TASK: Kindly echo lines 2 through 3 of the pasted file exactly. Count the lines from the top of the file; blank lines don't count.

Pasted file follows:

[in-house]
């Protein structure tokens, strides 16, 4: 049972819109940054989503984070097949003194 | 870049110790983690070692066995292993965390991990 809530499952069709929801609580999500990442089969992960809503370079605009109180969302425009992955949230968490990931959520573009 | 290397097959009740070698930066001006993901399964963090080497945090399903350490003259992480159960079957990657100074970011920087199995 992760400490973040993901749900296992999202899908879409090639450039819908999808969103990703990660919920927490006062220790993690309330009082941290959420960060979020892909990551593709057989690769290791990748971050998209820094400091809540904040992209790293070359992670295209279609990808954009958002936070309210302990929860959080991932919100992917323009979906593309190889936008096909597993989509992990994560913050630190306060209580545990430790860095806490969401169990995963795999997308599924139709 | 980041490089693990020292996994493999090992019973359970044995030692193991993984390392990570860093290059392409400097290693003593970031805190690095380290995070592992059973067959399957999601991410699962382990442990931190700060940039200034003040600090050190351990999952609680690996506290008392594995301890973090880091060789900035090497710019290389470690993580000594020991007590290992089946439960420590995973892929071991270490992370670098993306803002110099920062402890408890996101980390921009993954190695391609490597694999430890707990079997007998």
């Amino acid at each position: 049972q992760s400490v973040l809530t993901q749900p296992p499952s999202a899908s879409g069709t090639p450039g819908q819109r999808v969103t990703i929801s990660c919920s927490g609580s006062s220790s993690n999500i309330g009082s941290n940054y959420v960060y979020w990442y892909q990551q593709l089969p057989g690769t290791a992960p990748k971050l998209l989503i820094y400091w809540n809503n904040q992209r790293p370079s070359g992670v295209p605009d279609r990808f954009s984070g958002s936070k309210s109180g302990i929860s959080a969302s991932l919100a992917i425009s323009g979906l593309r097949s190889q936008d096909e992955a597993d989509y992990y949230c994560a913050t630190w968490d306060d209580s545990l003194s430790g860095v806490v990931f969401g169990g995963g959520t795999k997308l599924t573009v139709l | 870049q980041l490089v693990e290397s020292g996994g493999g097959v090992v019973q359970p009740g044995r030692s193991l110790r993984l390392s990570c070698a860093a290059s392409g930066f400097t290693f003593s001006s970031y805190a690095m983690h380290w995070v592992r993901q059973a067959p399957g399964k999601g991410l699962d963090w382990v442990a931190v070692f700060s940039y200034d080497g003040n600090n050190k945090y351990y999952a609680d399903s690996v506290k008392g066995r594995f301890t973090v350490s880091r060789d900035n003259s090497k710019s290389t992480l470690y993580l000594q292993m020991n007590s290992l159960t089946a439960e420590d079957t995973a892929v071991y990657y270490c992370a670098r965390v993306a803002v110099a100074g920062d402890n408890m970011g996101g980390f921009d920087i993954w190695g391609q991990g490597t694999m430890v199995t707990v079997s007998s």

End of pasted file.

């Protein structure tokens, strides 16, 4: 049972819109940054989503984070097949003194 | 870049110790983690070692066995292993965390991990 809530499952069709929801609580999500990442089969992960809503370079605009109180969302425009992955949230968490990931959520573009 | 290397097959009740070698930066001006993901399964963090080497945090399903350490003259992480159960079957990657100074970011920087199995 992760400490973040993901749900296992999202899908879409090639450039819908999808969103990703990660919920927490006062220790993690309330009082941290959420960060979020892909990551593709057989690769290791990748971050998209820094400091809540904040992209790293070359992670295209279609990808954009958002936070309210302990929860959080991932919100992917323009979906593309190889936008096909597993989509992990994560913050630190306060209580545990430790860095806490969401169990995963795999997308599924139709 | 980041490089693990020292996994493999090992019973359970044995030692193991993984390392990570860093290059392409400097290693003593970031805190690095380290995070592992059973067959399957999601991410699962382990442990931190700060940039200034003040600090050190351990999952609680690996506290008392594995301890973090880091060789900035090497710019290389470690993580000594020991007590290992089946439960420590995973892929071991270490992370670098993306803002110099920062402890408890996101980390921009993954190695391609490597694999430890707990079997007998």
């Amino acid at each position: 049972q992760s400490v973040l809530t993901q749900p296992p499952s999202a899908s879409g069709t090639p450039g819908q819109r999808v969103t990703i929801s990660c919920s927490g609580s006062s220790s993690n999500i309330g009082s941290n940054y959420v960060y979020w990442y892909q990551q593709l089969p057989g690769t290791a992960p990748k971050l998209l989503i820094y400091w809540n809503n904040q992209r790293p370079s070359g992670v295209p605009d279609r990808f954009s984070g958002s936070k309210s109180g302990i929860s959080a969302s991932l919100a992917i425009s323009g979906l593309r097949s190889q936008d096909e992955a597993d989509y992990y949230c994560a913050t630190w968490d306060d209580s545990l003194s430790g860095v806490v990931f969401g169990g995963g959520t795999k997308l599924t573009v139709l | 870049q980041l490089v693990e290397s020292g996994g493999g097959v090992v019973q359970p009740g044995r030692s193991l110790r993984l390392s990570c070698a860093a290059s392409g930066f400097t290693f003593s001006s970031y805190a690095m983690h380290w995070v592992r993901q059973a067959p399957g399964k999601g991410l699962d963090w382990v442990a931190v070692f700060s940039y200034d080497g003040n600090n050190k945090y351990y999952a609680d399903s690996v506290k008392g066995r594995f301890t973090v350490s880091r060789d900035n003259s090497k710019s290389t992480l470690y993580l000594q292993m020991n007590s290992l159960t089946a439960e420590d079957t995973a892929v071991y990657y270490c992370a670098r965390v993306a803002v110099a100074g920062d402890n408890m970011g996101g980390f921009d920087i993954w190695g391609q991990g490597t694999m430890v199995t707990v079997s007998s």